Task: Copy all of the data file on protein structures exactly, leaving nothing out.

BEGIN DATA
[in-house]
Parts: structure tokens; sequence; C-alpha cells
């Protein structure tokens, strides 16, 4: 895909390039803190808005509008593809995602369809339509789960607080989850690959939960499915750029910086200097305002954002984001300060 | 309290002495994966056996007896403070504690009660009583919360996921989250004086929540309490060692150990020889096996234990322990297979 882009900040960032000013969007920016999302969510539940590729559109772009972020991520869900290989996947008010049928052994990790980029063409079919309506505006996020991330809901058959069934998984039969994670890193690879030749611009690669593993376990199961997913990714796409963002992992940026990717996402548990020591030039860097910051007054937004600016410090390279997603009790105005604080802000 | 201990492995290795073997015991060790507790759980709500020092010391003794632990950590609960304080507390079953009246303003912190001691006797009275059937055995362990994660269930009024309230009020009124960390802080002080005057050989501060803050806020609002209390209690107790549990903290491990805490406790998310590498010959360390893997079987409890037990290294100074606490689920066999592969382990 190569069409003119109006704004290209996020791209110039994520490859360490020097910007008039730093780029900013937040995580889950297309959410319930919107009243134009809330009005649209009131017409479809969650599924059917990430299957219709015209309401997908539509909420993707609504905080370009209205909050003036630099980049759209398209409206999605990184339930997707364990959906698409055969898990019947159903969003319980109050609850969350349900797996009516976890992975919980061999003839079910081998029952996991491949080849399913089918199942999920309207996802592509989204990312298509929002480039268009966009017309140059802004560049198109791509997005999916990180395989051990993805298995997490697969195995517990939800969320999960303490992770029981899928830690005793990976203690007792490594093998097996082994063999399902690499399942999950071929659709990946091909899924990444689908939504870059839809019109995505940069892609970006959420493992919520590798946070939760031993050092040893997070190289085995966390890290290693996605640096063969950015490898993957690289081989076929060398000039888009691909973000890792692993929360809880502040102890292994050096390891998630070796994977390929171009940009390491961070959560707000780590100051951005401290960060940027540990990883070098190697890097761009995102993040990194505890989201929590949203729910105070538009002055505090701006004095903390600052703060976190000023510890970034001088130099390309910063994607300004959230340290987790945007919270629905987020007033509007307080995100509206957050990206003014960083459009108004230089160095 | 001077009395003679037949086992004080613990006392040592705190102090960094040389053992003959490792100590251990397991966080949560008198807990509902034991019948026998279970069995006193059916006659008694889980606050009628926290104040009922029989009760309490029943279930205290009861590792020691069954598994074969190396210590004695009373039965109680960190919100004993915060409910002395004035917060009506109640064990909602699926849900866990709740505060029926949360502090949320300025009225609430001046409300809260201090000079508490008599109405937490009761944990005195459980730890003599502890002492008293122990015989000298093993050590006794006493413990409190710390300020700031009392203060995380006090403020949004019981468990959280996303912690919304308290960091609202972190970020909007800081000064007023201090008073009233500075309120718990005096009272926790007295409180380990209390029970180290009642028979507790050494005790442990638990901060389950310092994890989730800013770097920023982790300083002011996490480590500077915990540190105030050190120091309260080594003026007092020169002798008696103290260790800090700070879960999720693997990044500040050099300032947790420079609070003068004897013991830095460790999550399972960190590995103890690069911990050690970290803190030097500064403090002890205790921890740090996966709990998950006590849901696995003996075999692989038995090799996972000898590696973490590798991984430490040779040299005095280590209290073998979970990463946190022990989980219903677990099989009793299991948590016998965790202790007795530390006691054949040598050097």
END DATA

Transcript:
[in-house]
Parts: structure tokens; sequence; C-alpha cells
């Protein structure tokens, strides 16, 4: 895909390039803190808005509008593809995602369809339509789960607080989850690959939960499915750029910086200097305002954002984001300060 | 309290002495994966056996007896403070504690009660009583919360996921989250004086929540309490060692150990020889096996234990322990297979 882009900040960032000013969007920016999302969510539940590729559109772009972020991520869900290989996947008010049928052994990790980029063409079919309506505006996020991330809901058959069934998984039969994670890193690879030749611009690669593993376990199961997913990714796409963002992992940026990717996402548990020591030039860097910051007054937004600016410090390279997603009790105005604080802000 | 201990492995290795073997015991060790507790759980709500020092010391003794632990950590609960304080507390079953009246303003912190001691006797009275059937055995362990994660269930009024309230009020009124960390802080002080005057050989501060803050806020609002209390209690107790549990903290491990805490406790998310590498010959360390893997079987409890037990290294100074606490689920066999592969382990 190569069409003119109006704004290209996020791209110039994520490859360490020097910007008039730093780029900013937040995580889950297309959410319930919107009243134009809330009005649209009131017409479809969650599924059917990430299957219709015209309401997908539509909420993707609504905080370009209205909050003036630099980049759209398209409206999605990184339930997707364990959906698409055969898990019947159903969003319980109050609850969350349900797996009516976890992975919980061999003839079910081998029952996991491949080849399913089918199942999920309207996802592509989204990312298509929002480039268009966009017309140059802004560049198109791509997005999916990180395989051990993805298995997490697969195995517990939800969320999960303490992770029981899928830690005793990976203690007792490594093998097996082994063999399902690499399942999950071929659709990946091909899924990444689908939504870059839809019109995505940069892609970006959420493992919520590798946070939760031993050092040893997070190289085995966390890290290693996605640096063969950015490898993957690289081989076929060398000039888009691909973000890792692993929360809880502040102890292994050096390891998630070796994977390929171009940009390491961070959560707000780590100051951005401290960060940027540990990883070098190697890097761009995102993040990194505890989201929590949203729910105070538009002055505090701006004095903390600052703060976190000023510890970034001088130099390309910063994607300004959230340290987790945007919270629905987020007033509007307080995100509206957050990206003014960083459009108004230089160095 | 001077009395003679037949086992004080613990006392040592705190102090960094040389053992003959490792100590251990397991966080949560008198807990509902034991019948026998279970069995006193059916006659008694889980606050009628926290104040009922029989009760309490029943279930205290009861590792020691069954598994074969190396210590004695009373039965109680960190919100004993915060409910002395004035917060009506109640064990909602699926849900866990709740505060029926949360502090949320300025009225609430001046409300809260201090000079508490008599109405937490009761944990005195459980730890003599502890002492008293122990015989000298093993050590006794006493413990409190710390300020700031009392203060995380006090403020949004019981468990959280996303912690919304308290960091609202972190970020909007800081000064007023201090008073009233500075309120718990005096009272926790007295409180380990209390029970180290009642028979507790050494005790442990638990901060389950310092994890989730800013770097920023982790300083002011996490480590500077915990540190105030050190120091309260080594003026007092020169002798008696103290260790800090700070879960999720693997990044500040050099300032947790420079609070003068004897013991830095460790999550399972960190590995103890690069911990050690970290803190030097500064403090002890205790921890740090996966709990998950006590849901696995003996075999692989038995090799996972000898590696973490590798991984430490040779040299005095280590209290073998979970990463946190022990989980219903677990099989009793299991948590016998965790202790007795530390006691054949040598050097």